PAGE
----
Tan replied, "Our goal as a cooperative is not make too much money. We only need to make a reasonable amount of money. Our goal should also be to help people and to create jobs so that they can help others."

Third, I hope the new leader will preserve some of the laudable things that Tan has done. For example, our level of promptness in responding to queries and the accessibility of the Chief Executive Officer to our policyholders.

How do you think the newspapers covered the report?

I think the reports could have painted a better picture of what he has achieved and the legacy he is leaving. But then, there was no confirmation that he is actually leaving. Now that this is known, perhaps, the newspapers will do so.

It is not easy to take a cooperative "from an asset base of $40 million in 1977" to "total assets exceeding $17 billion and annual premiums exceeding $2 billion". NTUC Income is also "rated "AA" by Standard & Poor's, [which] is the highest rated insurance company from Asia".

Tan Kin Lian brought you into NTUC Income. Is your position secure?

I do not report directly to him, although I have done some work for him from time to time. The status of my position is determined by the head of legal, who supervises me.

In any case, I think, in this day and age, it will be fool-hardy for anyone to think he has a secure position.

It is more important to know if one is adding value and if such value creation is appreciated.

In this respect, at the start of every year, I agree on a set of performance indicators with my supervisor. And by the end of the year, I am measured against these benchmarks. So far, I am meeting most of these standards.

Dharmendra Yadav

Thursday, September 21, 2006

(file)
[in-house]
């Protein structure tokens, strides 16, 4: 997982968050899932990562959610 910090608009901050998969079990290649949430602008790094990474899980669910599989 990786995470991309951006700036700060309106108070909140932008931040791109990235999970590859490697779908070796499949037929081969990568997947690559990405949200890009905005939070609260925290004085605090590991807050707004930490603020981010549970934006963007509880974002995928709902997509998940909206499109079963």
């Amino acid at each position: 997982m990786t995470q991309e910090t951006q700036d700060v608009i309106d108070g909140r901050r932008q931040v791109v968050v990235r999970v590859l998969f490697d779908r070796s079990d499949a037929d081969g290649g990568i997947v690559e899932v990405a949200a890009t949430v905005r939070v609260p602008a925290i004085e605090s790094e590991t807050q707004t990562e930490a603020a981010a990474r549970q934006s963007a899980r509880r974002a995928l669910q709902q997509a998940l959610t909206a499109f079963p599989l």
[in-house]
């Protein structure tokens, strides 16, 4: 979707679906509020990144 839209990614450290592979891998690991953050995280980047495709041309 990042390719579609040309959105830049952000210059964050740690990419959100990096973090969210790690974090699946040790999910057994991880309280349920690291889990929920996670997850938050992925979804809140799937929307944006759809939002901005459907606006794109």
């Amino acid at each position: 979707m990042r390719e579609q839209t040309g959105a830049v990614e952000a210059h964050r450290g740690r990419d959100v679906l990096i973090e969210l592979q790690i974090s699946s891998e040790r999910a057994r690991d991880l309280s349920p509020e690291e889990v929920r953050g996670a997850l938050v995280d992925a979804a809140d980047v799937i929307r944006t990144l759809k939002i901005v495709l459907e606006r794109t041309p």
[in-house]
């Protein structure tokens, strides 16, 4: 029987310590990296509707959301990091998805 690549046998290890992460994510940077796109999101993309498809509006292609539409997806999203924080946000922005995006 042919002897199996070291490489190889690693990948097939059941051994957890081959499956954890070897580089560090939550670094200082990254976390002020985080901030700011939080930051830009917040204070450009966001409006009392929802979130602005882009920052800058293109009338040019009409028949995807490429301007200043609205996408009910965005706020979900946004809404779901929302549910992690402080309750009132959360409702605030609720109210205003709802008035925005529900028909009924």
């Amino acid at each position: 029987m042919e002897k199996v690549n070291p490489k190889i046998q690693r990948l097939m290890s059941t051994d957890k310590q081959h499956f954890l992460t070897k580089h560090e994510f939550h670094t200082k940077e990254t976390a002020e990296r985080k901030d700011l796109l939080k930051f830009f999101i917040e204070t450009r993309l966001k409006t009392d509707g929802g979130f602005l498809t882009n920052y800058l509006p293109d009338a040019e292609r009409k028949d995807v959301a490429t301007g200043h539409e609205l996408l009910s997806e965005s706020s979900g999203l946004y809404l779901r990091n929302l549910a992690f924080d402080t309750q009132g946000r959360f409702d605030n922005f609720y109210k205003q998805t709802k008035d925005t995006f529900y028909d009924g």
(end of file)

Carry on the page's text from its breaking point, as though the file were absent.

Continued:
Keep Your Mobile Phone Number Confidential

Digital Phone Company in England has revealed, "Millions of mobile phone users are being subjected to a new wave of money making scams currently being carried out by a number of rouge agents set on taking advantage on the curiosity of the individuals they target."

As a result of this scam, a colleague ended up chalking a bill S$1581. He cancelled his mobile phone line subsequently.

Another colleague shared, "I received [an] sms saying I'd won US$80K, and to call back a China [number] for instructions on how to get the prize. Very tempting, and I'm sure some people would have fallen for the scam."

Digital Phone Company recommends, "The best way to prevent this scam is to apply caution, and only return missed calls to those numbers you recognise. And remember, if someone is genuinely trying to get hold of you, they’ll call again."

My view is that the problem has more to do with the way we use our mobile phone numbers.

Many people today give out their mobile phone numbers indiscriminately. They participate in marketing promotions such as lucky draws with these numbers. They also join other mailing lists with such numbers.

These lists are later sold for profit and eventually end up being used for dubious purposes.

Individuals must take steps to protect their privacy. Disclose your mobile phone numbers only if necessary.

Limit such disclosure to friends and family only.

You can also disclose it to reputable or credible organisation with clearly-defined policies about how your phone number will be used, or financial institutions which may need to get in touch with you for urgent transactions.

If you need to disclose phone numbers to any other party, use your land line number.

Most importantly, if your mobile phone number has been compromised, do yourself a favour - change it or get rid of it.